Presented by:

Heidi Ellis is a Professor at Western New England University. Heidi has been active in software engineering education for more than 20 years. She has been involving students in humanitarian free and open source software (HFOSS) since 2006 and has been co-PI on four different NSF grants to support this effort. She is part of a group of academics who are working to support Professor’s Open Source Software Experience (POSSE) workshops that bring professors up to speed on student involvement in HFOSS projects. She has multiple publications and presentations related to student participation in HFOSS.

Gregory Hislop is a Professor of Software Engineering and Senior Associate Dean at Drexel University’s College of Computing and Informatics. For over a decade he has been working on student involvement in open source with support from NSF, Google, and Red Hat. He is on the team that develops and delivers the POSSE (Professors' Open Source Software Experience) professional development workshops. He also spent about 20 years working in industry, primarily in systems management products and services. He is a frequent presenter at conferences and workshops.

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In an ideal world, students would graduate from college ready to contribute to an open source community in some significant way. Unfortunately, many undergraduate institutions are not teaching even basic open source tools such as version control, issue trackers, IRC communication and more, and almost no schools are covering open source culture or communities. This creates an imbalance between the growing needs of the open source world and the skill set of the students graduating from universities. This also presents open source communities and universities with a major opportunity to collaborate to expand the community of new open source contributors.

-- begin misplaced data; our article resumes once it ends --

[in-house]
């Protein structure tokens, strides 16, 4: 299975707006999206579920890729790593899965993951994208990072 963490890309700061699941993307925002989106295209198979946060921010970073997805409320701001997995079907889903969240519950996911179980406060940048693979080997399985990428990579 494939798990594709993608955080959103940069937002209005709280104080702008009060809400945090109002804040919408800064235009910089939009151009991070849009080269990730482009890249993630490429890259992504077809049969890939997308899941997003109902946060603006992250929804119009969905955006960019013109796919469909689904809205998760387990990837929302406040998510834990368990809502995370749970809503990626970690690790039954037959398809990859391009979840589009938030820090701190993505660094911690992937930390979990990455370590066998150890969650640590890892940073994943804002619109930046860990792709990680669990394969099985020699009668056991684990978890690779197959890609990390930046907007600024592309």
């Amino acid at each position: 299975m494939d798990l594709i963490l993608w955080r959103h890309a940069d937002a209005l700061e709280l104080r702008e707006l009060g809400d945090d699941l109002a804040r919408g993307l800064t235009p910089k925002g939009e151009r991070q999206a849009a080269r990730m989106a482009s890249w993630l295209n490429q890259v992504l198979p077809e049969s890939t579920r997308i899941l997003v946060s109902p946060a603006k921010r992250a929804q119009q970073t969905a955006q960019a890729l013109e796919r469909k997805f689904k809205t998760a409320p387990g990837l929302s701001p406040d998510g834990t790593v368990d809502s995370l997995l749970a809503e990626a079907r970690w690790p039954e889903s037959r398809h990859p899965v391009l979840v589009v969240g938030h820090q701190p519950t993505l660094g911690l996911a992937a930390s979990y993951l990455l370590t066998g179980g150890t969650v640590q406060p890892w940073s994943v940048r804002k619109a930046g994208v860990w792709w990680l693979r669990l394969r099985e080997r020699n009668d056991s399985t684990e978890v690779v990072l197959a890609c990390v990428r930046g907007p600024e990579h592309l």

Led by two faculty members each with over a decade of experience supporting student involvement in Humanitarian FOSS (HFOSS), this session will provide insight into the current state of student knowledge of FOSS and describe several ongoing efforts to improve the situation.

Attendees will learn about:

  • The state of open source education in colleges and universities
  • The challenges and issues we've encountered in better preparing students for participation in open source work
  • Case studies of our successful student contributions to open source
  • Opportunities and challenges we've observed when open source communities collaborate with universities
  • The added value of HFOSS projects for attracting students to open source
  • The impact of the POSSE professional development community for instructors on open source in education
  • The role and importance of the TeachingOpenSource community
  • Other efforts aimed at involving students in FOSS projects

The last part of the session will be an interactive discussion about ways that FOSS projects can make themselves more attractive to potential student contributors.

2018 September 7 - 11:15
45 min
Libre Application Summit